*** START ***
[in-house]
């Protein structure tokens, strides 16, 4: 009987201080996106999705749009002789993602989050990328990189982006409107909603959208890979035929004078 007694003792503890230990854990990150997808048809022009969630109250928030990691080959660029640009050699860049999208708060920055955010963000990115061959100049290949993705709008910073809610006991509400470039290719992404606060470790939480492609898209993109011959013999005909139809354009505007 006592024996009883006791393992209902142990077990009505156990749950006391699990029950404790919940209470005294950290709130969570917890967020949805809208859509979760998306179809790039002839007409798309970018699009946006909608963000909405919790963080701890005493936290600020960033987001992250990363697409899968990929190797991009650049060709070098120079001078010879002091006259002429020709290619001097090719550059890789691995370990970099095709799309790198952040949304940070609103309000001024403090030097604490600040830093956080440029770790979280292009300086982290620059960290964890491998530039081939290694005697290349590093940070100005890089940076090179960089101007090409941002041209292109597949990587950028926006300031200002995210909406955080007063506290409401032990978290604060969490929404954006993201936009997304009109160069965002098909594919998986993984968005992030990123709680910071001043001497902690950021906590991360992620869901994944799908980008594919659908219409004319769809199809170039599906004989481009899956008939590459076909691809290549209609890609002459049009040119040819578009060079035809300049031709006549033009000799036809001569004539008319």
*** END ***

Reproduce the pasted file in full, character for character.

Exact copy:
[in-house]
């Protein structure tokens, strides 16, 4: 009987201080996106999705749009002789993602989050990328990189982006409107909603959208890979035929004078 007694003792503890230990854990990150997808048809022009969630109250928030990691080959660029640009050699860049999208708060920055955010963000990115061959100049290949993705709008910073809610006991509400470039290719992404606060470790939480492609898209993109011959013999005909139809354009505007 006592024996009883006791393992209902142990077990009505156990749950006391699990029950404790919940209470005294950290709130969570917890967020949805809208859509979760998306179809790039002839007409798309970018699009946006909608963000909405919790963080701890005493936290600020960033987001992250990363697409899968990929190797991009650049060709070098120079001078010879002091006259002429020709290619001097090719550059890789691995370990970099095709799309790198952040949304940070609103309000001024403090030097604490600040830093956080440029770790979280292009300086982290620059960290964890491998530039081939290694005697290349590093940070100005890089940076090179960089101007090409941002041209292109597949990587950028926006300031200002995210909406955080007063506290409401032990978290604060969490929404954006993201936009997304009109160069965002098909594919998986993984968005992030990123709680910071001043001497902690950021906590991360992620869901994944799908980008594919659908219409004319769809199809170039599906004989481009899956008939590459076909691809290549209609890609002459049009040119040819578009060079035809300049031709006549033009000799036809001569004539008319």